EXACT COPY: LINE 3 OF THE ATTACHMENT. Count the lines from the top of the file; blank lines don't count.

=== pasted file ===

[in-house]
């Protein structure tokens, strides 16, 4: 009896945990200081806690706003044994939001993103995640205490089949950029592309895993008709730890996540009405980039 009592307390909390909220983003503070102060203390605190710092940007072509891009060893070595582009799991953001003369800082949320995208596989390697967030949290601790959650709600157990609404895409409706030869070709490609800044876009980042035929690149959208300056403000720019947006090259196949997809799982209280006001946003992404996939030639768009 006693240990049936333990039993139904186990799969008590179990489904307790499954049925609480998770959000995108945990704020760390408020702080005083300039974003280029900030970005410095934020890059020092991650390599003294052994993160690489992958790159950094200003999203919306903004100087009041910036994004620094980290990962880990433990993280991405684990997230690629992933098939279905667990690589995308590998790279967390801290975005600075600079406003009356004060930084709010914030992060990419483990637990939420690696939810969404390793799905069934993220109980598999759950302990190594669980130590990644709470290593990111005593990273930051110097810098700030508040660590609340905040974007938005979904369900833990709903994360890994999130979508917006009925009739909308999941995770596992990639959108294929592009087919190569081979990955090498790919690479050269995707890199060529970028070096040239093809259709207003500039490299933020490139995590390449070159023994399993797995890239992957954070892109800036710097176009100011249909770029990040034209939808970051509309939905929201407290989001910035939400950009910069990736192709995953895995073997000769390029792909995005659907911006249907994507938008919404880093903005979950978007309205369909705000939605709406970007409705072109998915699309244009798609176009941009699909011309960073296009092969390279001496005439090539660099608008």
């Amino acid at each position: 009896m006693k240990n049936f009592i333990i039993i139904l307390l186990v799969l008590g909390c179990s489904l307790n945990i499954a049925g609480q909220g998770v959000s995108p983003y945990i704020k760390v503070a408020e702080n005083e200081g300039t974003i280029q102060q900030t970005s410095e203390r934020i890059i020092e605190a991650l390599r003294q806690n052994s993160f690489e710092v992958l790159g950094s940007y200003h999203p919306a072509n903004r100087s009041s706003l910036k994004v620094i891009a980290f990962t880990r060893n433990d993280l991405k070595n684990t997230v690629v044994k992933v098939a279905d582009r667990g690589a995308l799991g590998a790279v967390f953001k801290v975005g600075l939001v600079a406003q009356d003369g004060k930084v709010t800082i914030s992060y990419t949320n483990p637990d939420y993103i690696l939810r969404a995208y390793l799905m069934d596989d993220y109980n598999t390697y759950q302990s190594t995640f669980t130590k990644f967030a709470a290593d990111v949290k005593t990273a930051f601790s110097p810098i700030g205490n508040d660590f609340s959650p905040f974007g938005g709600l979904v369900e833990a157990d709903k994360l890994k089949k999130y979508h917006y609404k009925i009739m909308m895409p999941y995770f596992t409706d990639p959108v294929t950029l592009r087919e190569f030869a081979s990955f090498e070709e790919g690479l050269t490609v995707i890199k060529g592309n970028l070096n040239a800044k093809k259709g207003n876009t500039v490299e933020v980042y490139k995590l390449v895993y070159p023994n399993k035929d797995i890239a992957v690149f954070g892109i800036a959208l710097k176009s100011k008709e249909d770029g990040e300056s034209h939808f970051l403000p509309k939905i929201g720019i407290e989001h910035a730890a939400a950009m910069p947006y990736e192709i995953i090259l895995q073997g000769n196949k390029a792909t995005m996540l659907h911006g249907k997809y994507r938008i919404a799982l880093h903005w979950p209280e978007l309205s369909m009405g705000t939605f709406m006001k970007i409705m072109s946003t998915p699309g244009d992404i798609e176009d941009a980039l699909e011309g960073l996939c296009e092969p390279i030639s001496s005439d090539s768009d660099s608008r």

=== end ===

């Amino acid at each position: 009896m006693k240990n049936f009592i333990i039993i139904l307390l186990v799969l008590g909390c179990s489904l307790n945990i499954a049925g609480q909220g998770v959000s995108p983003y945990i704020k760390v503070a408020e702080n005083e200081g300039t974003i280029q102060q900030t970005s410095e203390r934020i890059i020092e605190a991650l390599r003294q806690n052994s993160f690489e710092v992958l790159g950094s940007y200003h999203p919306a072509n903004r100087s009041s706003l910036k994004v620094i891009a980290f990962t880990r060893n433990d993280l991405k070595n684990t997230v690629v044994k992933v098939a279905d582009r667990g690589a995308l799991g590998a790279v967390f953001k801290v975005g600075l939001v600079a406003q009356d003369g004060k930084v709010t800082i914030s992060y990419t949320n483990p637990d939420y993103i690696l939810r969404a995208y390793l799905m069934d596989d993220y109980n598999t390697y759950q302990s190594t995640f669980t130590k990644f967030a709470a290593d990111v949290k005593t990273a930051f601790s110097p810098i700030g205490n508040d660590f609340s959650p905040f974007g938005g709600l979904v369900e833990a157990d709903k994360l890994k089949k999130y979508h917006y609404k009925i009739m909308m895409p999941y995770f596992t409706d990639p959108v294929t950029l592009r087919e190569f030869a081979s990955f090498e070709e790919g690479l050269t490609v995707i890199k060529g592309n970028l070096n040239a800044k093809k259709g207003n876009t500039v490299e933020v980042y490139k995590l390449v895993y070159p023994n399993k035929d797995i890239a992957v690149f954070g892109i800036a959208l710097k176009s100011k008709e249909d770029g990040e300056s034209h939808f970051l403000p509309k939905i929201g720019i407290e989001h910035a730890a939400a950009m910069p947006y990736e192709i995953i090259l895995q073997g000769n196949k390029a792909t995005m996540l659907h911006g249907k997809y994507r938008i919404a799982l880093h903005w979950p209280e978007l309205s369909m009405g705000t939605f709406m006001k970007i409705m072109s946003t998915p699309g244009d992404i798609e176009d941009a980039l699909e011309g960073l996939c296009e092969p390279i030639s001496s005439d090539s768009d660099s608008r």